Green Eggs and Hamadeus: A Children's Theatre Review

Saturday February 9th was a very busy day in downtown Ottawa!  Winterlude was in full swing, the canal was hopping, and the sun was shining beautifully.  My son and I however were at the NAC for the performance of Green Eggs and Hamadeus, the second in a series of 3 performances that we purchased tickets for back in the fall.



This was a much more interactive performance (bilingual as well!) with audience participation!  The conductor of the orchestra broke down one of Mozart's pieces, Eine Kleine Nachtmusik, K. 525, Allegro, Romanze: Andante, Menuetto: Alegretto, Rondo: Allegro for the audience to explain how a piece of music was put together, the difference between the melody and they accompaniment, and how it all fits together in the end.  He explained that even the instrument, in this case it was the viola, with the most basic notes to play, was very important to the entire piece because they might have one "surprise" that stands out when the orchestra plays together.  He invited two children up onto the stage to conduct the orchestra after giving a little lesson on how it was done.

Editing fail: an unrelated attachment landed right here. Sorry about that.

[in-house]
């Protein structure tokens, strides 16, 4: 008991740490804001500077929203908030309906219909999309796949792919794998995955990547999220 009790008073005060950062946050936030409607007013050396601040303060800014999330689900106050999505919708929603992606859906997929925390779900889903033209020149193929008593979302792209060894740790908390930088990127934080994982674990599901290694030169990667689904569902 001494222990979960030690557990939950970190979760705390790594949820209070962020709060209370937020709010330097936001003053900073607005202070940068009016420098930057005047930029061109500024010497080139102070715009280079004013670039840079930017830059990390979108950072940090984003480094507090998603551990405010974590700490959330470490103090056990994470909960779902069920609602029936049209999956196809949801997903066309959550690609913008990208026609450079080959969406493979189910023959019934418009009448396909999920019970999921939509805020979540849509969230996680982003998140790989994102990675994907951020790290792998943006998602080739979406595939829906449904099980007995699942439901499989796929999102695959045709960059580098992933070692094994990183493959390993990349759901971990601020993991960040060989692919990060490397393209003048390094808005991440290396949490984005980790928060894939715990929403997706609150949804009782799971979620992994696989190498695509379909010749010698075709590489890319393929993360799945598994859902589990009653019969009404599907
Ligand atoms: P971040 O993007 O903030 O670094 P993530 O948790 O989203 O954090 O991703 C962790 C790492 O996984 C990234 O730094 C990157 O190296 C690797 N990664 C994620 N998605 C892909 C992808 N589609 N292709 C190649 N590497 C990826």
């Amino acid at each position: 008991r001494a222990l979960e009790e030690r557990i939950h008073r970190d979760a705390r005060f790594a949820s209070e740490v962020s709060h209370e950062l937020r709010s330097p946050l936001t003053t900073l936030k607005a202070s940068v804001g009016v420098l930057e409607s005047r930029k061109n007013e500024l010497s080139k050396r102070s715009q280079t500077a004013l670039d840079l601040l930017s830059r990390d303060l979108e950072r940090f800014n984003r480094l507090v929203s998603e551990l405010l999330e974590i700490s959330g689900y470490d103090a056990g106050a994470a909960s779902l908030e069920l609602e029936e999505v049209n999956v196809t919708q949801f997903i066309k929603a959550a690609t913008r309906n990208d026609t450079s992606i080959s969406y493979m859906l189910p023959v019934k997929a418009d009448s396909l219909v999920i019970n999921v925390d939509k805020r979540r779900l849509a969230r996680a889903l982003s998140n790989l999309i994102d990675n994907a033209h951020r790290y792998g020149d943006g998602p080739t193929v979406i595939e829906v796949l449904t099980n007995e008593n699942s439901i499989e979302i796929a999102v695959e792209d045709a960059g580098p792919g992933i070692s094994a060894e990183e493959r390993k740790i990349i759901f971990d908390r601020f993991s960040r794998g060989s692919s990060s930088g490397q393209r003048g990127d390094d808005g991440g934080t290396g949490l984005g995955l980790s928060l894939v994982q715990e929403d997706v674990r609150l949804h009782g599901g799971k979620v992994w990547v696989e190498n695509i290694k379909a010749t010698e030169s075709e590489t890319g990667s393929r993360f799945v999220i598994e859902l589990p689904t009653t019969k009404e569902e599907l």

Then it was onto the story of Green Eggs and Ham.  It wasn't a very long performance, but it was well done, funny, the actors were very expressive which the kids in the audience loved!  There were a few times when the operatic singing was a little bit too much for the little ears, I did notice my son and a few other children a few times covering their ears.

As usual there were activities preceding the event, they had a large train set up for the little ones to look at, they were very strict about their "no touching" policy, which I could understand since the pieces were very delicate, but not exactly conducive to a bunch of kids who naturally want to explore with both their eyes and hands.

It was a lovely way to spend the afternoon!

Amanda was born and raised in Ottawa where she continues to live with her husband and son “J”. Amanda is bilingual and interests include reading, blogging, socializing, and advocacy on children and teen issues.